IMAGE: The small crowd at the April 27 city council tax rate and budget hearings. Photo by Bill Brown.
GRANOLAPARK • BY GILBERT
Takoma Park councilmember Fred Schultz summed up whole situation. He said “I work on the assumption that people don’t want their taxes to go up. All of us up here want to be able to go in that direction.” But, he said, all year he and the other council members have constituents getting in touch with them, “asking for things they want us to do. New programs and laws such as the city Safe Grow pesticide ban, and curbside compost collection have costs, he said.
As a result, “we feel a little bit like taffy getting pulled in two directions.” said Schultz.
Nobody asks the council members for fewer police officers or neighborhood parks. And, it’s “always somebody else’s ox that needs to be gored.”
“If you don’t want property taxes to go up, think of that the next time you come up with a bright idea of what you’d like the city to do.” he quipped.
Unfortunately, the bright-idealists are usually not the same people as the anti-taxistas. Worse, the over-taxed only emerge from their caves at budget season, leaving the rest of the year to the over-enthusiastic.
This dynamic forces the city manager to don the black hat once a year – in the eyes of the anti-taxistas. Every spring she or he is forced to come up with a budget that takes care of all the staff and programs already in place – and pays for all the new ones dreamed up by bright-bulb constituents and supported by the council. Because votes.
A Committee on the Environment member asks for more funding of environmental projects. Photo by Bill Brown.
The two populations cross paths en-route to the microphone at April budget and tax-rate hearings. They alternate pleas to the council and the city manager for tax relief and pet programs.
This year, at the April 27 tax rate and budget hearings, the council and city manager heard from three citizens objecting to the tax raise and three citizens lobbying to keep or increase environmental program funding.
Another person objected to speed bump proliferation. “It’s like they are a family now, they are multiplying!”
AND THEN, There was Aurthor David Olson’s comments on the budget. Here’s a guy who studies and understands it more than just about any other resident.
In a nutshell, here’s what he said. Taxes went up, yet the proposed budget is SHORT by a freekin’ $2.8 million! The problem here is conservative budgeting! We’re too scared of underfunding stuff, so we pad all the budgets to be safe.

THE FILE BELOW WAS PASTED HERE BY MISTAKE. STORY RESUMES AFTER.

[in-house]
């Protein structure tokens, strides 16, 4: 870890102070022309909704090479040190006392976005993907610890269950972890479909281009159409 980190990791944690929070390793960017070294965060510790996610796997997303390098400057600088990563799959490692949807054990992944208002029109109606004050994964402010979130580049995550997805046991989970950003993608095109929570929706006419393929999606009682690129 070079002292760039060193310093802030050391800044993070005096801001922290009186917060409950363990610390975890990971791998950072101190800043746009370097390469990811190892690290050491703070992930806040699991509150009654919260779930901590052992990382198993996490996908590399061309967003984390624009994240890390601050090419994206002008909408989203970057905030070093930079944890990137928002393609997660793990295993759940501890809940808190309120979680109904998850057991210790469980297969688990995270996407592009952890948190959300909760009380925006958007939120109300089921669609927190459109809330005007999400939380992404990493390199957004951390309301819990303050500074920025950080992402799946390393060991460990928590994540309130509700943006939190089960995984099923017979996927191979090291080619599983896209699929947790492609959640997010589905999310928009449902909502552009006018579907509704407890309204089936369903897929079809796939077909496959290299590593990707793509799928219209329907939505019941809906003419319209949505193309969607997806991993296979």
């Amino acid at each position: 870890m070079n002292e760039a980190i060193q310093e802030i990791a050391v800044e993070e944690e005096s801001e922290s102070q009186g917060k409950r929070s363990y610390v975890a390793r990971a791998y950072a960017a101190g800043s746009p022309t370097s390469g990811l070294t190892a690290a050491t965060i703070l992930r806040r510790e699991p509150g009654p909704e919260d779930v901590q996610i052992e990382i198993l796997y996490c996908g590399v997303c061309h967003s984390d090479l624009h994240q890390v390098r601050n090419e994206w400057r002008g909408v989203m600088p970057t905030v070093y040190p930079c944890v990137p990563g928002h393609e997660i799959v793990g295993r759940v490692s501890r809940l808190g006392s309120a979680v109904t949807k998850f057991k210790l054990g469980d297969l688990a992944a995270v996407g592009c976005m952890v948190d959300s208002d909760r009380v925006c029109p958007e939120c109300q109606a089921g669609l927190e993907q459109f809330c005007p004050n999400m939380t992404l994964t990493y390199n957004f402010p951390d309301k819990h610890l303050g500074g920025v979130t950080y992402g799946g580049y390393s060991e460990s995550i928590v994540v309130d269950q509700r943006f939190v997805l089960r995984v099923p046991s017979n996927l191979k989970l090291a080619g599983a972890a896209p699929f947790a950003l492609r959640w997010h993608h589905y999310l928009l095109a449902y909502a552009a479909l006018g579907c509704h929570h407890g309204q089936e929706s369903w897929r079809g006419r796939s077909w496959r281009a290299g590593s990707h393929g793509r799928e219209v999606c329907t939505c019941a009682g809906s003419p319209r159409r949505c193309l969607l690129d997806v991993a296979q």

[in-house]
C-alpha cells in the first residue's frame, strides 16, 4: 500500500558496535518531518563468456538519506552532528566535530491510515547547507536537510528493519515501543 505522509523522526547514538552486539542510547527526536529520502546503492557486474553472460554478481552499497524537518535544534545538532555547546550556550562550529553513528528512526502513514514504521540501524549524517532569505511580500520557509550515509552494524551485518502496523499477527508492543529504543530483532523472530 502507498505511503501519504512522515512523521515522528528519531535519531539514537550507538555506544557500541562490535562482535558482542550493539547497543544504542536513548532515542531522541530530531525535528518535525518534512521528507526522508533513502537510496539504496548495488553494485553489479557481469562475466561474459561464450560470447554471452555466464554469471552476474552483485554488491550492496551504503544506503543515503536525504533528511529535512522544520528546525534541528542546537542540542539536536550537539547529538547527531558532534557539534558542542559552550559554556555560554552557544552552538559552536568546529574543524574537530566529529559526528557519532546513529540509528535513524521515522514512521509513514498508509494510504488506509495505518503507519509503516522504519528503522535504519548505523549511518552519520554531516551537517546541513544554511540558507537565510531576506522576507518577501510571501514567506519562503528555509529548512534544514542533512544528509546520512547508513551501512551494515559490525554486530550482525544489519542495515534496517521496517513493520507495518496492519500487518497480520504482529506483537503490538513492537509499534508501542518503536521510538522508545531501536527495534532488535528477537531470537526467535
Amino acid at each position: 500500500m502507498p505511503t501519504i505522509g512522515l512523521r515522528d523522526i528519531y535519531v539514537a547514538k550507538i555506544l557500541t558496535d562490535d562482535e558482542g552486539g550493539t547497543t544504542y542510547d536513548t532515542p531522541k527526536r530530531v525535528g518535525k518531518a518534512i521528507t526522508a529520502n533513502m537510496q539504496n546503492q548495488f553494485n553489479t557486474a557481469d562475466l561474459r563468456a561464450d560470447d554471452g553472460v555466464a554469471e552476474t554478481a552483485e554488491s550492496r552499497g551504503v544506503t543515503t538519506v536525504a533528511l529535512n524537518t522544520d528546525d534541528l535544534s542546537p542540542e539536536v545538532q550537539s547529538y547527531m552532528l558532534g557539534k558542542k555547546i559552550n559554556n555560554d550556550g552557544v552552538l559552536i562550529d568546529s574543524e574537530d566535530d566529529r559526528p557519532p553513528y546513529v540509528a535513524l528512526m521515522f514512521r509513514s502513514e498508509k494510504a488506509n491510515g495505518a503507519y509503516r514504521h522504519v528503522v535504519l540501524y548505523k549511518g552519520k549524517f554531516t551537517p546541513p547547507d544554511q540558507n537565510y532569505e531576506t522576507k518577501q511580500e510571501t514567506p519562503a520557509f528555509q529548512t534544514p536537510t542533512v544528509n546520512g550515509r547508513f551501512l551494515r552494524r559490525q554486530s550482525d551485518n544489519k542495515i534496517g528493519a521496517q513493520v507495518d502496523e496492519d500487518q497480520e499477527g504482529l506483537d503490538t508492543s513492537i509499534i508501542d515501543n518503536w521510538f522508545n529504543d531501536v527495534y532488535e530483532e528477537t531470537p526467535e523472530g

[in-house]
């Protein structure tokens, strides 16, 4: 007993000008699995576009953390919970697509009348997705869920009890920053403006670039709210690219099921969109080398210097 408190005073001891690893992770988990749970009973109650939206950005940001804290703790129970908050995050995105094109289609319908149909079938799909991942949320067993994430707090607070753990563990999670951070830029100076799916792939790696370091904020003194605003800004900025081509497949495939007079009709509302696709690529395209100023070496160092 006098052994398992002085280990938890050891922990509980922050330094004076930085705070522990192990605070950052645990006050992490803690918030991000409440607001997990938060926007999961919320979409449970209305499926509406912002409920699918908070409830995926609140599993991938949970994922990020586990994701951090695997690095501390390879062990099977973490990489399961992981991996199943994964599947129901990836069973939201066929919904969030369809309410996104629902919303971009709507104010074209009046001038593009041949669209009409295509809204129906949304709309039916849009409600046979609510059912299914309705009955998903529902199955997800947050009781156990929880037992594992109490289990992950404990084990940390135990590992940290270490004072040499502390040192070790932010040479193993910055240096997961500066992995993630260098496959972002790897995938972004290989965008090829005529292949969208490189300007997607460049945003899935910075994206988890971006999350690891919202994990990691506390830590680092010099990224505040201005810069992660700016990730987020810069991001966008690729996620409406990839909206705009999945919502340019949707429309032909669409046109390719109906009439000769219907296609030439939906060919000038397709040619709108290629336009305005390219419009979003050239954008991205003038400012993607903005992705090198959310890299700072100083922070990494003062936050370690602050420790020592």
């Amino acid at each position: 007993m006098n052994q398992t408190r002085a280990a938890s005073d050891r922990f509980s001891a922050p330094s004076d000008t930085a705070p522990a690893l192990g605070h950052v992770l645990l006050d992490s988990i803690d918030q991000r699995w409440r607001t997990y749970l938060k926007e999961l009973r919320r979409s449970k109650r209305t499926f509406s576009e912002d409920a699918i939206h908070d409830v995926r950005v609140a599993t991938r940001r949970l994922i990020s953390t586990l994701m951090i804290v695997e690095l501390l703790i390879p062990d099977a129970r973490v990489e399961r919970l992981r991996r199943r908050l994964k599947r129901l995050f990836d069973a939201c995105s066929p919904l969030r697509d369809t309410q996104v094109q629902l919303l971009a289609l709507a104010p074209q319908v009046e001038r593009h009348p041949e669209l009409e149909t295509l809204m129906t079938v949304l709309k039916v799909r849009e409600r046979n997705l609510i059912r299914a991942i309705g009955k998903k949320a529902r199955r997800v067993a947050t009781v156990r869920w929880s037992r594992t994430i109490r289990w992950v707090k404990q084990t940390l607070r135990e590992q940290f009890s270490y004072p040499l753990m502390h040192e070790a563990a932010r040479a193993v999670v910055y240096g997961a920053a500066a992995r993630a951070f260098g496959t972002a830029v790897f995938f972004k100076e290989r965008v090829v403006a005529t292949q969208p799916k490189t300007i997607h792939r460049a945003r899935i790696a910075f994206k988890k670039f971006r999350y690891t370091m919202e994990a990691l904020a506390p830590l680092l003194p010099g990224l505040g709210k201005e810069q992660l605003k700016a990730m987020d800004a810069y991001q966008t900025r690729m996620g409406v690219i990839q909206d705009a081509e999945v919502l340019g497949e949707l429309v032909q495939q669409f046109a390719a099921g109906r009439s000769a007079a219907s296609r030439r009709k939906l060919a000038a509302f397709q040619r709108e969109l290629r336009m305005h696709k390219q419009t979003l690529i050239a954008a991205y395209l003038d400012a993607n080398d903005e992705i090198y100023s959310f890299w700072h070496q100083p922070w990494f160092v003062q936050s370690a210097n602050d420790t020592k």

We end up with surplus money – which we didn’t need to take from taxpayers in the first place – but the city says “Oh, look, we found this money just lying around!” and they spend it on non-essentials.
What this joint needs, he said, is “moderate budgeting,” less padding, but not down to the bone.
Here’s most of his actual statement:
“So we’ve reached the promised land. City property has been reassessed; assessments have gone up; the budget shows a roughly $700 thousand increase in property tax revenue. Despite that, the budget shows general fund revenues of $29.8 million and general fund expenses of $32.6 million: a $2.8 million deficit.
In the past, more than one councilmember has offered that this isn’t as bad a problem as it appears, because even though we budget for deficits, we often end up with surpluses. I join with those who believe that’s still a problem. A surplus represents money unnecessarily taken from taxpayers; no responsible government wants to do that. It might somewhat acceptable if we used surpluses to pay down debt, but we tend to treat them as “found money” and spend them on non-essentials.
The cause of the difference between our budgets and our actual results is conservative budgeting. Our actual revenues are typically greater than budgeted; our actual expenses are typically less than budgeted.
The starkest example of conservative budgeting this year is income tax. The economy is improving; employment and wages are going up, as the city’s own payroll shows. The state has new income tax procedures expected to increase payments to the city. Efforts to cut the state income tax have (so far) gone nowhere, and even if successful would not necessarily affect the county tax of which the city receives a portion. Despite all that, while about $3.15 million was budgeted for income tax revenue this year and $3.45 million is now projected to be received, next year’s income tax revenue remains at this year’s $3.15 million budgeted figure.”
That “bump” in projected income tax revenues is a one-time “oops” payment from the state for mis-calucating the city’s share of past income taxes. “That said,” said Olson ” projecting income tax revenue to be flat seems overly conservative to me. (FY17 budget, page 19, income tax revenue: $3,153,311 adopted FY16; $3,150,000 proposed FY17.)
Olsen went on.
While we think of Takoma Park as a progressive city, I don’t want to go from conservative budgeting, based on what we fear will happen, to progressive budgeting, based on what we hope will happen. I want to see moderate budgeting, based on what we reasonably expect will happen. I hope the council will budget for income tax revenue next year at this year’s expected level as a meaningful first step toward moderate budgeting.”